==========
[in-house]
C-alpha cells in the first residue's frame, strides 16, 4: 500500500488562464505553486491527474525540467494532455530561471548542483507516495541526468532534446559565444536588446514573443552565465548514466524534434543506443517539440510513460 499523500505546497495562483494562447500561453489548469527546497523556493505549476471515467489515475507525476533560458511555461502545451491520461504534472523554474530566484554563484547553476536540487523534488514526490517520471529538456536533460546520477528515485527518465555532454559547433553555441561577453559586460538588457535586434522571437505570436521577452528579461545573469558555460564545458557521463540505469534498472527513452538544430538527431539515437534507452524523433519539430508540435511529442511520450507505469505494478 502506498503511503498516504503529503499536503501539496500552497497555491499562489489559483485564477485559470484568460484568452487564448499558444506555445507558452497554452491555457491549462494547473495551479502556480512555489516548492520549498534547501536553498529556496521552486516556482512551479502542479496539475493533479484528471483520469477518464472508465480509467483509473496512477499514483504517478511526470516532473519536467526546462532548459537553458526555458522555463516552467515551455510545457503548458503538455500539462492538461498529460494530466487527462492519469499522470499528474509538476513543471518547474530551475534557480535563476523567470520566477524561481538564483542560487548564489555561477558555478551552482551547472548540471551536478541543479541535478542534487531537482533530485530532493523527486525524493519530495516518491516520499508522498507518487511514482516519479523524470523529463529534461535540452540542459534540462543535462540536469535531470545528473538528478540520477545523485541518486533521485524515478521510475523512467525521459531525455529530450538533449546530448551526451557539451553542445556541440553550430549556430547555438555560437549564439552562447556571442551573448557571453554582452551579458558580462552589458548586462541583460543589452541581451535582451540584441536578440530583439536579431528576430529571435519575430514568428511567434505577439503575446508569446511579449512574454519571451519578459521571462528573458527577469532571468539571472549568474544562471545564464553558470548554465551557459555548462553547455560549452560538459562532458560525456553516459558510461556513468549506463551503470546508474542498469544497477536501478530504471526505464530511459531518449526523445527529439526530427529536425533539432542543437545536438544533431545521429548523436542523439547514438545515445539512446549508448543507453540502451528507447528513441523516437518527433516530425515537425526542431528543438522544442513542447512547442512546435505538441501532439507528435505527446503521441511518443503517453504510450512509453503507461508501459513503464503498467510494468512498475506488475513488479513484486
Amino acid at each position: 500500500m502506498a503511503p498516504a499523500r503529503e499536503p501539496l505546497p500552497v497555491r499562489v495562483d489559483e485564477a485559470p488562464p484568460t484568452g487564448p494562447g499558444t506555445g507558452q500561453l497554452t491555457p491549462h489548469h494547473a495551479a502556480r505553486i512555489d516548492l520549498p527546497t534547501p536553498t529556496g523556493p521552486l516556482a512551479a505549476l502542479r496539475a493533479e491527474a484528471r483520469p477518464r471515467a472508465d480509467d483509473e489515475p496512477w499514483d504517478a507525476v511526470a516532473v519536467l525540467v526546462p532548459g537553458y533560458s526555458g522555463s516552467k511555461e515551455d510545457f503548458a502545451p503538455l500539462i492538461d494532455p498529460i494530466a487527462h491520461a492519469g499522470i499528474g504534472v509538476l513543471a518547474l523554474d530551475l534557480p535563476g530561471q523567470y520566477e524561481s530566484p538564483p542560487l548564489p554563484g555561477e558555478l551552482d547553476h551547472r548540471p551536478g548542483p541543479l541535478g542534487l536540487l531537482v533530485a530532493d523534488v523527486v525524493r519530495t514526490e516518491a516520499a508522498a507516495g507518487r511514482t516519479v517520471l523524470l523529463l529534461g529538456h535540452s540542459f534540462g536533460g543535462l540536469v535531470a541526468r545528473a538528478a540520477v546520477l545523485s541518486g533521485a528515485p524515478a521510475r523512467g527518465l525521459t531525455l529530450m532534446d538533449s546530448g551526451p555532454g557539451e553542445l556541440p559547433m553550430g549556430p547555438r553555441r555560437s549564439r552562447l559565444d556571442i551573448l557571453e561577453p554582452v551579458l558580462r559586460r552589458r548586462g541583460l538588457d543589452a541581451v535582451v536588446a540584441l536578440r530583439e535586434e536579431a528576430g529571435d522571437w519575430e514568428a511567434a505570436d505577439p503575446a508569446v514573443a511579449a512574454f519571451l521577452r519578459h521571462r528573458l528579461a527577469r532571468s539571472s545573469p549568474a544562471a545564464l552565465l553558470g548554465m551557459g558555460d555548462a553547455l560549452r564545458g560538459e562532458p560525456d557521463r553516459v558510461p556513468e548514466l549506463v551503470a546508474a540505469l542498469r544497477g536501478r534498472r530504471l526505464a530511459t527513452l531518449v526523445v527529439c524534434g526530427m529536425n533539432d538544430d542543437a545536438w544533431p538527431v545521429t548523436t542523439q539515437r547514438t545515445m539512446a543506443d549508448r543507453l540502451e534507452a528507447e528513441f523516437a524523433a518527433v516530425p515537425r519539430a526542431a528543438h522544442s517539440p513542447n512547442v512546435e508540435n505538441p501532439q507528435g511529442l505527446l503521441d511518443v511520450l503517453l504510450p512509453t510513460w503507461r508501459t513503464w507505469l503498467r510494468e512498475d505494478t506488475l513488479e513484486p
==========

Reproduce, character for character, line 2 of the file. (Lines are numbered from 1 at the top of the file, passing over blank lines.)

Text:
C-alpha cells in the first residue's frame, strides 16, 4: 500500500488562464505553486491527474525540467494532455530561471548542483507516495541526468532534446559565444536588446514573443552565465548514466524534434543506443517539440510513460 499523500505546497495562483494562447500561453489548469527546497523556493505549476471515467489515475507525476533560458511555461502545451491520461504534472523554474530566484554563484547553476536540487523534488514526490517520471529538456536533460546520477528515485527518465555532454559547433553555441561577453559586460538588457535586434522571437505570436521577452528579461545573469558555460564545458557521463540505469534498472527513452538544430538527431539515437534507452524523433519539430508540435511529442511520450507505469505494478 502506498503511503498516504503529503499536503501539496500552497497555491499562489489559483485564477485559470484568460484568452487564448499558444506555445507558452497554452491555457491549462494547473495551479502556480512555489516548492520549498534547501536553498529556496521552486516556482512551479502542479496539475493533479484528471483520469477518464472508465480509467483509473496512477499514483504517478511526470516532473519536467526546462532548459537553458526555458522555463516552467515551455510545457503548458503538455500539462492538461498529460494530466487527462492519469499522470499528474509538476513543471518547474530551475534557480535563476523567470520566477524561481538564483542560487548564489555561477558555478551552482551547472548540471551536478541543479541535478542534487531537482533530485530532493523527486525524493519530495516518491516520499508522498507518487511514482516519479523524470523529463529534461535540452540542459534540462543535462540536469535531470545528473538528478540520477545523485541518486533521485524515478521510475523512467525521459531525455529530450538533449546530448551526451557539451553542445556541440553550430549556430547555438555560437549564439552562447556571442551573448557571453554582452551579458558580462552589458548586462541583460543589452541581451535582451540584441536578440530583439536579431528576430529571435519575430514568428511567434505577439503575446508569446511579449512574454519571451519578459521571462528573458527577469532571468539571472549568474544562471545564464553558470548554465551557459555548462553547455560549452560538459562532458560525456553516459558510461556513468549506463551503470546508474542498469544497477536501478530504471526505464530511459531518449526523445527529439526530427529536425533539432542543437545536438544533431545521429548523436542523439547514438545515445539512446549508448543507453540502451528507447528513441523516437518527433516530425515537425526542431528543438522544442513542447512547442512546435505538441501532439507528435505527446503521441511518443503517453504510450512509453503507461508501459513503464503498467510494468512498475506488475513488479513484486